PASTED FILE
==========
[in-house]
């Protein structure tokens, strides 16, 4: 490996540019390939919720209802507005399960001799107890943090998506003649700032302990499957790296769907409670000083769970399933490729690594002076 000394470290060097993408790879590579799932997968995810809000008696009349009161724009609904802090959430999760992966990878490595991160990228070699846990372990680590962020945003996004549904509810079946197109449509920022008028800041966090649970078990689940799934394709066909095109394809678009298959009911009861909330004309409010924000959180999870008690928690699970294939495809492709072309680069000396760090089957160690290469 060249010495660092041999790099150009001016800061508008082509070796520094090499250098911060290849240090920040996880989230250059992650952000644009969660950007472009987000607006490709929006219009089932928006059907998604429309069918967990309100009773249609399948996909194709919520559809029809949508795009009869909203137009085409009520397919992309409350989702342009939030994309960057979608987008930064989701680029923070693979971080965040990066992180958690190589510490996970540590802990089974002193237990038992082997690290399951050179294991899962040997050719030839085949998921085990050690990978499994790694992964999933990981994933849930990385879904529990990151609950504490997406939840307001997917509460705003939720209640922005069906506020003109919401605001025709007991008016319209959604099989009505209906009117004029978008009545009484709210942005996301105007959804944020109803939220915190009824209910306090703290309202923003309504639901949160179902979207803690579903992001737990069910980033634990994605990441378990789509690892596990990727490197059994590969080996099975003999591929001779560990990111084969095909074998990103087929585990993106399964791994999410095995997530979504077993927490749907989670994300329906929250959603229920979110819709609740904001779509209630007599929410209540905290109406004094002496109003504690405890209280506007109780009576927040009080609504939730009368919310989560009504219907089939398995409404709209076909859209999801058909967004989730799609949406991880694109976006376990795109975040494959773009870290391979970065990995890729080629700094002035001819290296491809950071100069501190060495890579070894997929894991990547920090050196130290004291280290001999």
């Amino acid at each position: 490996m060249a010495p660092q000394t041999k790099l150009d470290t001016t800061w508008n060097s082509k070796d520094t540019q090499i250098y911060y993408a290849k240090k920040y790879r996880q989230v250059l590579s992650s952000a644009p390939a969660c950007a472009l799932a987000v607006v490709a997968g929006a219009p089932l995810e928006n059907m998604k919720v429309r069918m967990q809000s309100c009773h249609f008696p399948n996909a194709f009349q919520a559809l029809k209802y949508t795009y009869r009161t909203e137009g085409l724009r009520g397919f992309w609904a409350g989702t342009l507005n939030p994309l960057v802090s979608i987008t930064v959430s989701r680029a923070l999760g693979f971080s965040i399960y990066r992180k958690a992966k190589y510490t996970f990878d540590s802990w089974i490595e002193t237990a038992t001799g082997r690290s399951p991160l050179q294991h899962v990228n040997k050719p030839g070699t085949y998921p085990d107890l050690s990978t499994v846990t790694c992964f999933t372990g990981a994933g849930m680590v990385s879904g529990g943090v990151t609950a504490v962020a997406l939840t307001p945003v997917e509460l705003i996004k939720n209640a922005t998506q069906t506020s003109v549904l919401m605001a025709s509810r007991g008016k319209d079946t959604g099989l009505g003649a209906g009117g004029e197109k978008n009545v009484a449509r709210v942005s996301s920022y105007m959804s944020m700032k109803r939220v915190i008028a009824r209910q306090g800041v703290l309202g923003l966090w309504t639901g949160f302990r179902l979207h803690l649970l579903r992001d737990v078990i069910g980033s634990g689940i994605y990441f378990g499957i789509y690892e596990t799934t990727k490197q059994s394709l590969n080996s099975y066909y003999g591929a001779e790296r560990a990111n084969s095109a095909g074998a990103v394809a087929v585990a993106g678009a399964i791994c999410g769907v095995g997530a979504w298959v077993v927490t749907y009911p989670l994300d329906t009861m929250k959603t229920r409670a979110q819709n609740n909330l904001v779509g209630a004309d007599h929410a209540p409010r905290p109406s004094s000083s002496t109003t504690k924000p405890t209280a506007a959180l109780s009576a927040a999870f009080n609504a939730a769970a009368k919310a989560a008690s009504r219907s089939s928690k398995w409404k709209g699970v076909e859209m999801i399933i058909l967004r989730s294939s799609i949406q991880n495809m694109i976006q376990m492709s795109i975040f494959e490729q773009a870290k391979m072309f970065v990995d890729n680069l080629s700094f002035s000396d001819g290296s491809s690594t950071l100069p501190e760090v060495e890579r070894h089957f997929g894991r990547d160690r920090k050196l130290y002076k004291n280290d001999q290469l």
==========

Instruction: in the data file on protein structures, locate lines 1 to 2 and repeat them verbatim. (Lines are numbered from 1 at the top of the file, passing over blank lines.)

[in-house]
């Protein structure tokens, strides 16, 4: 490996540019390939919720209802507005399960001799107890943090998506003649700032302990499957790296769907409670000083769970399933490729690594002076 000394470290060097993408790879590579799932997968995810809000008696009349009161724009609904802090959430999760992966990878490595991160990228070699846990372990680590962020945003996004549904509810079946197109449509920022008028800041966090649970078990689940799934394709066909095109394809678009298959009911009861909330004309409010924000959180999870008690928690699970294939495809492709072309680069000396760090089957160690290469 060249010495660092041999790099150009001016800061508008082509070796520094090499250098911060290849240090920040996880989230250059992650952000644009969660950007472009987000607006490709929006219009089932928006059907998604429309069918967990309100009773249609399948996909194709919520559809029809949508795009009869909203137009085409009520397919992309409350989702342009939030994309960057979608987008930064989701680029923070693979971080965040990066992180958690190589510490996970540590802990089974002193237990038992082997690290399951050179294991899962040997050719030839085949998921085990050690990978499994790694992964999933990981994933849930990385879904529990990151609950504490997406939840307001997917509460705003939720209640922005069906506020003109919401605001025709007991008016319209959604099989009505209906009117004029978008009545009484709210942005996301105007959804944020109803939220915190009824209910306090703290309202923003309504639901949160179902979207803690579903992001737990069910980033634990994605990441378990789509690892596990990727490197059994590969080996099975003999591929001779560990990111084969095909074998990103087929585990993106399964791994999410095995997530979504077993927490749907989670994300329906929250959603229920979110819709609740904001779509209630007599929410209540905290109406004094002496109003504690405890209280506007109780009576927040009080609504939730009368919310989560009504219907089939398995409404709209076909859209999801058909967004989730799609949406991880694109976006376990795109975040494959773009870290391979970065990995890729080629700094002035001819290296491809950071100069501190060495890579070894997929894991990547920090050196130290004291280290001999």